They Give Awards For That?!

Submitted by Simon Black of Sovereign Man blog,

The “Ig Nobel Prize” is parody of the Noble Prize that is awarded every year for the most trivial scientific achievement. (‘ig’ is short for ‘ignoble’)

For example, the 2007 recipient for the ‘Ig Nobel Peace Prize’ went to the United States Air Force Wright Lab in Ohio, for proposing the development of a ‘gay bomb’ that could be dropped in hostile territory and make enemy troops sexually attracted to each other. Make love, not war?

(This actually happened. The proposal was part of a $7.5 million funding request in 1994 to develop non-lethal weapons, including one that would create “severe and lasting halitosis”, and “could be used on mixtures of enemy personnel and civilians.” Your tax dollars at work.)

So when I opened my email yesterday and saw the subject line: “Central Bank Governor of the Year”, I immediately presumed it was a similar satire. It wasn’t.

It’s bad enough that our modern society considers the hoodoo of economics to be “science”.

And that we award our most esteemed prizes for intellectual achievement to its master practitioners like Paul Krugman who tell us how bountiful our national wealth could be if we would only conjure more paper currency out of thin air.

These ‘scientists’ have managed to convince the entire world that it’s a good idea to award a tiny banking elite with supreme, totalitarian control over the money supply.

Frankly this idea is even dumber than the Air Force’s. And perhaps the framework of modern central banking will one day receive its own ‘Ig Nobel Prize’.

But for now, it’s taken very seriously. So seriously, in fact, that the Financial Times’ “Banker” intelligence service recently announced the aforementioned ‘Central Bank Governor of the Year’.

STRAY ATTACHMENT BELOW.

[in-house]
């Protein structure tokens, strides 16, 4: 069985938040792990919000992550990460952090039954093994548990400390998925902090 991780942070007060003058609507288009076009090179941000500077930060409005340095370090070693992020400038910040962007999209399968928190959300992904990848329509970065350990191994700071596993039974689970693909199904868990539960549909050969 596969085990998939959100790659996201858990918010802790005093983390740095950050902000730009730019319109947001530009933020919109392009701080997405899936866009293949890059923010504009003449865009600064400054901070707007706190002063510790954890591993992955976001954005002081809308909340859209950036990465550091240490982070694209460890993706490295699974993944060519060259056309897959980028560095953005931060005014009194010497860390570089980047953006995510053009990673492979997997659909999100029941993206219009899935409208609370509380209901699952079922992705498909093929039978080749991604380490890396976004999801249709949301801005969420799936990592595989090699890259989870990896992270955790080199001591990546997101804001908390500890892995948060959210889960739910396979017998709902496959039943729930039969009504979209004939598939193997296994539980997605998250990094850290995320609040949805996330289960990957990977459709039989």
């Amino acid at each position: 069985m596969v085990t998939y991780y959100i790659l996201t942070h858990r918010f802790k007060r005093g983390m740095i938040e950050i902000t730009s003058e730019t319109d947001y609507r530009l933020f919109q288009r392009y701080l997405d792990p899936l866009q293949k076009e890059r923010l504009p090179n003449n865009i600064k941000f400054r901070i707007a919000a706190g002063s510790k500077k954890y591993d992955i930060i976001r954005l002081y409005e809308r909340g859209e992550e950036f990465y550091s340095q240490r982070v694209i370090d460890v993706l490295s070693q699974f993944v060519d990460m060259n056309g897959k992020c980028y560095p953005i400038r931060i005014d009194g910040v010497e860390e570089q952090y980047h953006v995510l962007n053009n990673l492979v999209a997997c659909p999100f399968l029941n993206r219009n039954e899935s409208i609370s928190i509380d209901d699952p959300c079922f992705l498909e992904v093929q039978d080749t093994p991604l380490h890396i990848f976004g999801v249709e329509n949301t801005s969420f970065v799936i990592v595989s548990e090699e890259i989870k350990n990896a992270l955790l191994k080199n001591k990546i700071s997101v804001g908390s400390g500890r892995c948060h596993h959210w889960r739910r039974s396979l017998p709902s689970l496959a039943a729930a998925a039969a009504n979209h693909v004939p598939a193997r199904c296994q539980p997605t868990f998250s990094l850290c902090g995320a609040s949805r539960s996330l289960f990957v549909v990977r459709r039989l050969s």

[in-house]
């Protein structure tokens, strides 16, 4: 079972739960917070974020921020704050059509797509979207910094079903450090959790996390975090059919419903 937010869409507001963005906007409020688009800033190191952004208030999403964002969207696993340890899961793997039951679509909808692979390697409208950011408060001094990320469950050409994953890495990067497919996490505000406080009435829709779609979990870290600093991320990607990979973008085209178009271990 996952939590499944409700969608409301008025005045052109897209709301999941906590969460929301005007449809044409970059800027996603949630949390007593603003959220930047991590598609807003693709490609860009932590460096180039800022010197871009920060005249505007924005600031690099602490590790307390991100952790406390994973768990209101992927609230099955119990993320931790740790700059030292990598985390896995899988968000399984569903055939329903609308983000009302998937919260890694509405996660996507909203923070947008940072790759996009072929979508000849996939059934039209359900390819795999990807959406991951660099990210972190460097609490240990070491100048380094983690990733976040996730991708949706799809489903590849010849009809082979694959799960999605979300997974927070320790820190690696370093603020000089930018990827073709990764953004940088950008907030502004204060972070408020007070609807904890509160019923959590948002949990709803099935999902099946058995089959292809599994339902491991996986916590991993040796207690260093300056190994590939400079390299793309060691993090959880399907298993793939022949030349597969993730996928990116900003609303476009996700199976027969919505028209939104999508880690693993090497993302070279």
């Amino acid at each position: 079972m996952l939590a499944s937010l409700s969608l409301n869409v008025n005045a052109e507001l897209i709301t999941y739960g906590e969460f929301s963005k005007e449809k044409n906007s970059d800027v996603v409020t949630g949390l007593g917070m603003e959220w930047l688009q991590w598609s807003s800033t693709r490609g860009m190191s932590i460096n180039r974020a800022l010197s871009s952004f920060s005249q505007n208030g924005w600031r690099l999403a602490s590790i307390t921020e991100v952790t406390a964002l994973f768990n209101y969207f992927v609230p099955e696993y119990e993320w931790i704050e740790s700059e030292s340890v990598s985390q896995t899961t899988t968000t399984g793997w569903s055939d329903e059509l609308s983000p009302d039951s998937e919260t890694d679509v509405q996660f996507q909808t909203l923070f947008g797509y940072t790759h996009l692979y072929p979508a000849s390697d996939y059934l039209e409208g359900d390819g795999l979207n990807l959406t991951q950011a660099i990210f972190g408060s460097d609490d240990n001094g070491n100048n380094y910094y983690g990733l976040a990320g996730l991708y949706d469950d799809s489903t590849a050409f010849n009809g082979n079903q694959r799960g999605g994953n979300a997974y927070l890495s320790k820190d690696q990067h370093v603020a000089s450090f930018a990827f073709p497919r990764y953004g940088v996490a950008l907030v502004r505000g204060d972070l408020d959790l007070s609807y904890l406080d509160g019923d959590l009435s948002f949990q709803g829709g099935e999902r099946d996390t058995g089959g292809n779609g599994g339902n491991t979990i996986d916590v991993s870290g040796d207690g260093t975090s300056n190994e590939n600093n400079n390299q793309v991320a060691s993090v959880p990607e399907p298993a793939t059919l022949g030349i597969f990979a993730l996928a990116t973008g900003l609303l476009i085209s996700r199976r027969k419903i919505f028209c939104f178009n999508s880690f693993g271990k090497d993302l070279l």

Guess who won?

Nope, not Ben Bernanke. You see, while Mr. Bernanke has spent the last several years aggressively expanding the balance sheet of the US Federal Reserve, he has been handily out-printed by some of his peers.

No, this dubious honor goes to Haruhiko Kuroda of the Bank of Japan (BOJ).

Mr. Kuroda’s claim to fame is pushing to double the BOJ’s monetary base within just two years, and joining Japanese Prime Minister Shinzo Abe to create more inflation.

He’s off to a hell of a start.

Since assuming office in March 2013, Mr. Kuroda has printed enough money to inflate his balance sheet by 35.5% in just 9-months. And the Japanese yen has plummeted along with it.

Despite obliterating his currency, the FT absurdly claims that Mr. Kuroda has “restored credibility to the Bank of Japan and inspired confidence in Japan’s economy.”

Bear in mind, the Japanese government is already in position where the NET government debt is over 140% of GDP.

And they’re spending a full 25% of its tax revenue just to make INTEREST PAYMENTS… at a time when interest rates are effectively ZERO.